Benn Steil wrote one of the best book in 2013, The Battle of Bretton Woods: John Maynard Keynes, Harry Dexter White, and the Making of a New World Order. He focuses on the relationship of Keynes, the leading economist of the day on matters of international finance and Harry White, the Treasury representative who worked to structure the Bretton Woods agreement. The most important feature of this book is that political interests and negotiation will drive policy not good economics.
The end of the WWII required a new financial system and the British centric system from pre-WWII would not be left standing. Bled dry from lend lease and the horrible financial cost of war, Great Britain was in no position to bring back a gold standard or ask for loan relive. It would not even be able to maintain dominance in the commonwealth. The US, through the Treasury, wanted to set up a system that placed the dollar in the center of any world financial order. Yes, there would be a tie to gold, but the real system would be based on payments in dollars with the US serving as the dominant reserve currency. As they often say, the golden rule is that those who have the gold make the rules is clearly applied to the Bretton Woods agreement. The richness of the policy battle and politics is given significant detail and is worthy reading for anyone who wants to learn how policy is actually conducted.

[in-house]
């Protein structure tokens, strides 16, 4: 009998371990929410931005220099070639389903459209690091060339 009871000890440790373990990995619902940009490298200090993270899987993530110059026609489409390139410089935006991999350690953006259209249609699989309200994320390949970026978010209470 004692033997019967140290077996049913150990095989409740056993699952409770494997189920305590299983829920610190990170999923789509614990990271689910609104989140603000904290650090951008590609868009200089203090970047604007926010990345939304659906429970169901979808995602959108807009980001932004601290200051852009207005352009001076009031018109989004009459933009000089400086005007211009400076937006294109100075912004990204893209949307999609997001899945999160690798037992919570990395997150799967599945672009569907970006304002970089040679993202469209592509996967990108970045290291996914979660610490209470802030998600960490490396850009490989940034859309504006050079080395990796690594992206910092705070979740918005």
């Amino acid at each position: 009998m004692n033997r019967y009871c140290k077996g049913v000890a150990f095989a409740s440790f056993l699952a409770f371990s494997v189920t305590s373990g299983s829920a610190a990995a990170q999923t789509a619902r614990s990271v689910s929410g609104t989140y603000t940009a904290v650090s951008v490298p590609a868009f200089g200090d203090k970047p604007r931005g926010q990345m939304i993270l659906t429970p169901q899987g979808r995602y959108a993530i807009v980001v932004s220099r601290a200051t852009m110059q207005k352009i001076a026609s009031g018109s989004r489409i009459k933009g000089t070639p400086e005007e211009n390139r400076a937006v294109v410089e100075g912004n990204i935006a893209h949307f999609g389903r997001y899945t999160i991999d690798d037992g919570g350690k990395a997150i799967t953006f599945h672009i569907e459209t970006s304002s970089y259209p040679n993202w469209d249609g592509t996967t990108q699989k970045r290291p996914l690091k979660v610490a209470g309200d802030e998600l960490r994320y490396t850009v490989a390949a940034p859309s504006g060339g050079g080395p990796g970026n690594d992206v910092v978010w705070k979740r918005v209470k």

Unfortunately, reading this type of book makes one careful with asking for a new Bretton Woods agreement or some new policy coordination. It is not clear what the world would end up with if there was a new global agreement. Also, the likelihood of any new international order is based on power politics. If there is no clear dominant power, it is unlikely there will be policy coordination. After learning more how Bretton Woods was developed and looking at the ramifications over the last few years, anyone should be careful when asking for order from what is considered the current chaos.